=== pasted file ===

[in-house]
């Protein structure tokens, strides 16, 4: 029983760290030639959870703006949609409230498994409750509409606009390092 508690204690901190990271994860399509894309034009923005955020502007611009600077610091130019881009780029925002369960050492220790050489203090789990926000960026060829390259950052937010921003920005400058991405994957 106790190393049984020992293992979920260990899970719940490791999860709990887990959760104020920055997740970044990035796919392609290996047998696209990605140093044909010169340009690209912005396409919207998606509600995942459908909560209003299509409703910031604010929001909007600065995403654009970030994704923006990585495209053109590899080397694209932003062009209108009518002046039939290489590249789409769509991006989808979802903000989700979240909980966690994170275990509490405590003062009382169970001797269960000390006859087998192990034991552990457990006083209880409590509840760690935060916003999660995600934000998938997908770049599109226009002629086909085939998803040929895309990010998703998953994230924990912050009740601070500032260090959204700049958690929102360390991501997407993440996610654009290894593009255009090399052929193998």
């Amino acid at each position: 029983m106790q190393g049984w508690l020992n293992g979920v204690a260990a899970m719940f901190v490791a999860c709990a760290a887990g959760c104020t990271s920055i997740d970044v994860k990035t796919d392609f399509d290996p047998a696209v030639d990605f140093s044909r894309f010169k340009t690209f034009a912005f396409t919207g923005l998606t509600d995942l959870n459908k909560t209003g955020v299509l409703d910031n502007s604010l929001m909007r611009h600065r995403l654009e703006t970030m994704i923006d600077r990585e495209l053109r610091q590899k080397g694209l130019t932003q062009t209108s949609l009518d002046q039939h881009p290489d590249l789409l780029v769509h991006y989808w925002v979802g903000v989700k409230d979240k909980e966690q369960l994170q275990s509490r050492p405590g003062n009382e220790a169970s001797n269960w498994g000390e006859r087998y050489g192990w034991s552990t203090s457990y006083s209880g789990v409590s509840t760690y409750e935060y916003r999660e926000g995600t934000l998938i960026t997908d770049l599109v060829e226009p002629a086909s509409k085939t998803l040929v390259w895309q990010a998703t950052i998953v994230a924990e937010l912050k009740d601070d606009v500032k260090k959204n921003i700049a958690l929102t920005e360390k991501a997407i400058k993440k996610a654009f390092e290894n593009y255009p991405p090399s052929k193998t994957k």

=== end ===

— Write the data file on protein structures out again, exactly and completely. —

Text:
[in-house]
């Protein structure tokens, strides 16, 4: 029983760290030639959870703006949609409230498994409750509409606009390092 508690204690901190990271994860399509894309034009923005955020502007611009600077610091130019881009780029925002369960050492220790050489203090789990926000960026060829390259950052937010921003920005400058991405994957 106790190393049984020992293992979920260990899970719940490791999860709990887990959760104020920055997740970044990035796919392609290996047998696209990605140093044909010169340009690209912005396409919207998606509600995942459908909560209003299509409703910031604010929001909007600065995403654009970030994704923006990585495209053109590899080397694209932003062009209108009518002046039939290489590249789409769509991006989808979802903000989700979240909980966690994170275990509490405590003062009382169970001797269960000390006859087998192990034991552990457990006083209880409590509840760690935060916003999660995600934000998938997908770049599109226009002629086909085939998803040929895309990010998703998953994230924990912050009740601070500032260090959204700049958690929102360390991501997407993440996610654009290894593009255009090399052929193998």
């Amino acid at each position: 029983m106790q190393g049984w508690l020992n293992g979920v204690a260990a899970m719940f901190v490791a999860c709990a760290a887990g959760c104020t990271s920055i997740d970044v994860k990035t796919d392609f399509d290996p047998a696209v030639d990605f140093s044909r894309f010169k340009t690209f034009a912005f396409t919207g923005l998606t509600d995942l959870n459908k909560t209003g955020v299509l409703d910031n502007s604010l929001m909007r611009h600065r995403l654009e703006t970030m994704i923006d600077r990585e495209l053109r610091q590899k080397g694209l130019t932003q062009t209108s949609l009518d002046q039939h881009p290489d590249l789409l780029v769509h991006y989808w925002v979802g903000v989700k409230d979240k909980e966690q369960l994170q275990s509490r050492p405590g003062n009382e220790a169970s001797n269960w498994g000390e006859r087998y050489g192990w034991s552990t203090s457990y006083s209880g789990v409590s509840t760690y409750e935060y916003r999660e926000g995600t934000l998938i960026t997908d770049l599109v060829e226009p002629a086909s509409k085939t998803l040929v390259w895309q990010a998703t950052i998953v994230a924990e937010l912050k009740d601070d606009v500032k260090k959204n921003i700049a958690l929102t920005e360390k991501a997407i400058k993440k996610a654009f390092e290894n593009y255009p991405p090399s052929k193998t994957k």